Adventures in Cheesmaking

This all started out as a curiosity. Like most stuff we eat there is a rich history behind it. Centuries of experimentation. Cheese is just another example.

From the horse back tribes of the Asian Steppes to the Silk Road camel caravans to Romans Legions to European Monks to today, milk was a great source of nutrition but spoiled quickly and was heavy to transport.

The answer was cheese.

Sunday, October 23, 2011

Fretting about Fetta

Fetta ready for aging 

Fetta is a unique Greek cheese eaten either as a table cheese or crumbled on a salad. It is unique in that it is aged in brine.

Traditionally Fetta is made with goats milk and that was my intent for this batch.

There are various ways to treat commercial milk. Milk is Pasteurized - that is heated to kill the bacteria in the milk and aid in in it shelf life and food safety. One of these methods is called Ultra Pasteurized or UP or UHT. If the milk has had this treatment it will be listed on the package. The process of UP or UHT  is meant to extend the life of the milk, up to 60 days, and is carried out by heating the milk under high pressure and temperature ( 280F for 2 seconds) vs 167F for 15 seconds for standard pasteurization.

While this UP method does do what it was designed to do it also irreparably damages the protein and calcium structure of the milk that  is required for curd formation. To some degree pasteurized milk curd formation can be enhanced with the addition of calcium chloride but for UP/UHT this is normally not enough.

Now I knew all of this but wanted to make a good Goats Milk table Fetta ready for Thanksgiving. The only goat cheese I could find was at Whole Foods and yes it was UP and yes I bought it and no it would not make a curd.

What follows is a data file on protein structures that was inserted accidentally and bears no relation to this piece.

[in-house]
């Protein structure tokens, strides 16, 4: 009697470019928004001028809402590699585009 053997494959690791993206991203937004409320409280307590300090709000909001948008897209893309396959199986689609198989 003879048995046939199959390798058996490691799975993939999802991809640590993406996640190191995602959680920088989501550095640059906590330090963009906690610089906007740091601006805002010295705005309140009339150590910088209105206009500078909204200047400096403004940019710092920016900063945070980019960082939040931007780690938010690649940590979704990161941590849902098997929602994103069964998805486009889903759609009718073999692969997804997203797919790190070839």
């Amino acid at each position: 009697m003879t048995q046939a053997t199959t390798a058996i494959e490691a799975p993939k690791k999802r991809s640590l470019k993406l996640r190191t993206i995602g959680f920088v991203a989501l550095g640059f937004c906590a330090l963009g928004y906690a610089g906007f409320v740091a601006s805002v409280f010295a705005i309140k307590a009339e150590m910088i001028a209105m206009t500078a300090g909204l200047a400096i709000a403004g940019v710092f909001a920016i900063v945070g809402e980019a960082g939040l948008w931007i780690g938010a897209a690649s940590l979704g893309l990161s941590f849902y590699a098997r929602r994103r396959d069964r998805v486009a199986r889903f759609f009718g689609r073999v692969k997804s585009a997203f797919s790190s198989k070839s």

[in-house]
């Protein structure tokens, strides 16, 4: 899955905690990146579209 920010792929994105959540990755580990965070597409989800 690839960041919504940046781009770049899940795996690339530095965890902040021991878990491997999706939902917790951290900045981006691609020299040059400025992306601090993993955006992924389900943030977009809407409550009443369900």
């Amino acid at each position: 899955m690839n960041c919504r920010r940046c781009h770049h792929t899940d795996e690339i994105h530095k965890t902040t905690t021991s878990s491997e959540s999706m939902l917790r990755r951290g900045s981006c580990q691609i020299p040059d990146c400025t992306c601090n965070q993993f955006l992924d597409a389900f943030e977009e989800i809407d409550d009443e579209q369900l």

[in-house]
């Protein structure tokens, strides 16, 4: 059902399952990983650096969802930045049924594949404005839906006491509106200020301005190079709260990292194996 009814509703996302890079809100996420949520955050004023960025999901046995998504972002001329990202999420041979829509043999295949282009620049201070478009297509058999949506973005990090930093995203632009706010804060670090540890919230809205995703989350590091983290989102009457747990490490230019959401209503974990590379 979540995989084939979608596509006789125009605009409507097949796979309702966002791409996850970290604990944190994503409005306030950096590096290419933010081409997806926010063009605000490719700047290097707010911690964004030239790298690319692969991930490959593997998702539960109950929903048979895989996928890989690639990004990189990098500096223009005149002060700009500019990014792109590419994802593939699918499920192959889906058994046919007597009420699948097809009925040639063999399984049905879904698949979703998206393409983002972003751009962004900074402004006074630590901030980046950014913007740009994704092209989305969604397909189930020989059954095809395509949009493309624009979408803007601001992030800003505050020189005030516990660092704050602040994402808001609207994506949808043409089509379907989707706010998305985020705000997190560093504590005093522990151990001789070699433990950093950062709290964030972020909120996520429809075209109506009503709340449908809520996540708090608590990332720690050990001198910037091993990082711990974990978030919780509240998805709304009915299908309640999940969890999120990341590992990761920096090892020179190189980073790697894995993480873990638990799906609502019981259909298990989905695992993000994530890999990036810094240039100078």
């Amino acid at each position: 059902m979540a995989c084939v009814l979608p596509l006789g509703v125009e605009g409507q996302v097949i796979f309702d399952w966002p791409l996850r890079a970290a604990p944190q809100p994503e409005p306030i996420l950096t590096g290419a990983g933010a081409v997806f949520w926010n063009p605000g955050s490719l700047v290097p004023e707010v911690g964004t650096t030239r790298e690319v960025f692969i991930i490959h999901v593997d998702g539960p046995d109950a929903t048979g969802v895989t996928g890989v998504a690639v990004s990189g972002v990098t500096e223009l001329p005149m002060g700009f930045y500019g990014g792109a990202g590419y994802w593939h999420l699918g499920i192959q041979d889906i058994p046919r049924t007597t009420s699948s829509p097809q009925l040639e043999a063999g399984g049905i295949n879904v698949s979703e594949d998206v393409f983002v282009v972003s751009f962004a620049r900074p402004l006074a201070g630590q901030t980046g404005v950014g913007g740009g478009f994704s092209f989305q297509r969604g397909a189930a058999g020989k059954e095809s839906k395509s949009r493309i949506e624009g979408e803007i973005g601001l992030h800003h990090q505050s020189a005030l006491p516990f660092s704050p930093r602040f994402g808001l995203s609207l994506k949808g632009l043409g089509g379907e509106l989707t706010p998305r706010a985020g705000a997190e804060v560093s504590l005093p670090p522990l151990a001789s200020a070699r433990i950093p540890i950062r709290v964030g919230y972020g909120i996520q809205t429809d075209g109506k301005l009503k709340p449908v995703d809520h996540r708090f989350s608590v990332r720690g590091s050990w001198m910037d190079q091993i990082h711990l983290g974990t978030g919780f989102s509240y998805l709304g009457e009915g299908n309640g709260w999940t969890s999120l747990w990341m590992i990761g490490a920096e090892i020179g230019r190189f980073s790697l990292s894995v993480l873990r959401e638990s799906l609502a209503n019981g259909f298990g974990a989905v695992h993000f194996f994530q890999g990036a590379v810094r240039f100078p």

Lesson - Do Not Use UP or UHT Milk - It will not work
So with that lesson confirmed I decided to make a cow milk Fetta. Thanks to Fias Co Farm for the recipe suggestions. The addition of Lipase is an attempt to get that "goat milk taste"


1 gallon of Whole Organic Cows Milk
1/8 tsp Mesophilic Culture
1/8 tsp Lipase
20 drops Calcium Chloride
20 drops Double Strength Rennet


Heat Milk to 88F
Add Lipase, Calcium Chloride in 1/4 cup water and Mesophilic Starter
Hold and mature for 1 hour
Add Rennet in 1/4 cup water, stir for three minutes and rest for 1 hour
Once a clean break is obtained cut the curds into 1/2 inch pieces
Let curds heal for 10 minutes
Stir gently while maintaining at 88F for 45 minutes
Cut and allow to heal for 10 minutes

After 45 minutes at 88F
Transfer Curds to a colander lined with cheese cloth and then hang curds at room temperature for 3 hours

Hang to drain for 3 hours

Unwrap and invest and rehang for 24 hours at room temperature

Invert so that you will get a better shape

Rehang for 24 hours

Unwrap and ready to be cut

Cut curds into roughly 1 inch pieces. Salt all sides and place in a air tight container at room temp for three days. Curds will continue to loose whey and toughen up. Add 1/2 cup of vinegar or use whey to ensure that the pH is <5. This will ensure that the surface of the cheese does not go soft and slimy.

Salt all sides

Add vinegar or whey to keep pH <5

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